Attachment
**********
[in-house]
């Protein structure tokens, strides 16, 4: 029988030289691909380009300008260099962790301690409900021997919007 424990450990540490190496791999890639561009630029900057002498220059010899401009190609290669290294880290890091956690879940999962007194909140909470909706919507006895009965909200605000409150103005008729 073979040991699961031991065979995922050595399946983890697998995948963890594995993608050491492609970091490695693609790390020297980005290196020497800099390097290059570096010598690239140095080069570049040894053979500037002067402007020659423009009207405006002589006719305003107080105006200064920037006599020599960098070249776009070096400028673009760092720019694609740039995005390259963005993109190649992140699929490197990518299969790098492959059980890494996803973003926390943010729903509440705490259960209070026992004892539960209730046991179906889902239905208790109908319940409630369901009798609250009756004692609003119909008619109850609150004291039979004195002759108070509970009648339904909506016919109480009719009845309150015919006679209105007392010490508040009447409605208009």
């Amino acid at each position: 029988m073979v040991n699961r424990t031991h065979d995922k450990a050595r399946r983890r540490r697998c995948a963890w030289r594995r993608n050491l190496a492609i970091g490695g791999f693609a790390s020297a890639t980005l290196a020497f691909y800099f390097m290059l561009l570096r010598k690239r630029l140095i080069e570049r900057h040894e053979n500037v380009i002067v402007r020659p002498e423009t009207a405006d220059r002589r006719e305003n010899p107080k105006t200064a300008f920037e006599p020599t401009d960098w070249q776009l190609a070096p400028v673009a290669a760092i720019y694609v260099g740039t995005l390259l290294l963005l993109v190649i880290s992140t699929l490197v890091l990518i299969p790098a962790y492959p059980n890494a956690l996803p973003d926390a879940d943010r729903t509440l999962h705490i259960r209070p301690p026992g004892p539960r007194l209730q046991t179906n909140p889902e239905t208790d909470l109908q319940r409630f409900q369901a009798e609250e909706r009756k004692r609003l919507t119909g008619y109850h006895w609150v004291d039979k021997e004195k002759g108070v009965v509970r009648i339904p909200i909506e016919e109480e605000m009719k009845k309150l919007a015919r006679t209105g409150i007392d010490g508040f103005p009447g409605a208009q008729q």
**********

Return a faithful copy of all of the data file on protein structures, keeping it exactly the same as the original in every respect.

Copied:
[in-house]
């Protein structure tokens, strides 16, 4: 029988030289691909380009300008260099962790301690409900021997919007 424990450990540490190496791999890639561009630029900057002498220059010899401009190609290669290294880290890091956690879940999962007194909140909470909706919507006895009965909200605000409150103005008729 073979040991699961031991065979995922050595399946983890697998995948963890594995993608050491492609970091490695693609790390020297980005290196020497800099390097290059570096010598690239140095080069570049040894053979500037002067402007020659423009009207405006002589006719305003107080105006200064920037006599020599960098070249776009070096400028673009760092720019694609740039995005390259963005993109190649992140699929490197990518299969790098492959059980890494996803973003926390943010729903509440705490259960209070026992004892539960209730046991179906889902239905208790109908319940409630369901009798609250009756004692609003119909008619109850609150004291039979004195002759108070509970009648339904909506016919109480009719009845309150015919006679209105007392010490508040009447409605208009």
């Amino acid at each position: 029988m073979v040991n699961r424990t031991h065979d995922k450990a050595r399946r983890r540490r697998c995948a963890w030289r594995r993608n050491l190496a492609i970091g490695g791999f693609a790390s020297a890639t980005l290196a020497f691909y800099f390097m290059l561009l570096r010598k690239r630029l140095i080069e570049r900057h040894e053979n500037v380009i002067v402007r020659p002498e423009t009207a405006d220059r002589r006719e305003n010899p107080k105006t200064a300008f920037e006599p020599t401009d960098w070249q776009l190609a070096p400028v673009a290669a760092i720019y694609v260099g740039t995005l390259l290294l963005l993109v190649i880290s992140t699929l490197v890091l990518i299969p790098a962790y492959p059980n890494a956690l996803p973003d926390a879940d943010r729903t509440l999962h705490i259960r209070p301690p026992g004892p539960r007194l209730q046991t179906n909140p889902e239905t208790d909470l109908q319940r409630f409900q369901a009798e609250e909706r009756k004692r609003l919507t119909g008619y109850h006895w609150v004291d039979k021997e004195k002759g108070v009965v509970r009648i339904p909200i909506e016919e109480e605000m009719k009845k309150l919007a015919r006679t209105g409150i007392d010490g508040f103005p009447g409605a208009q008729q």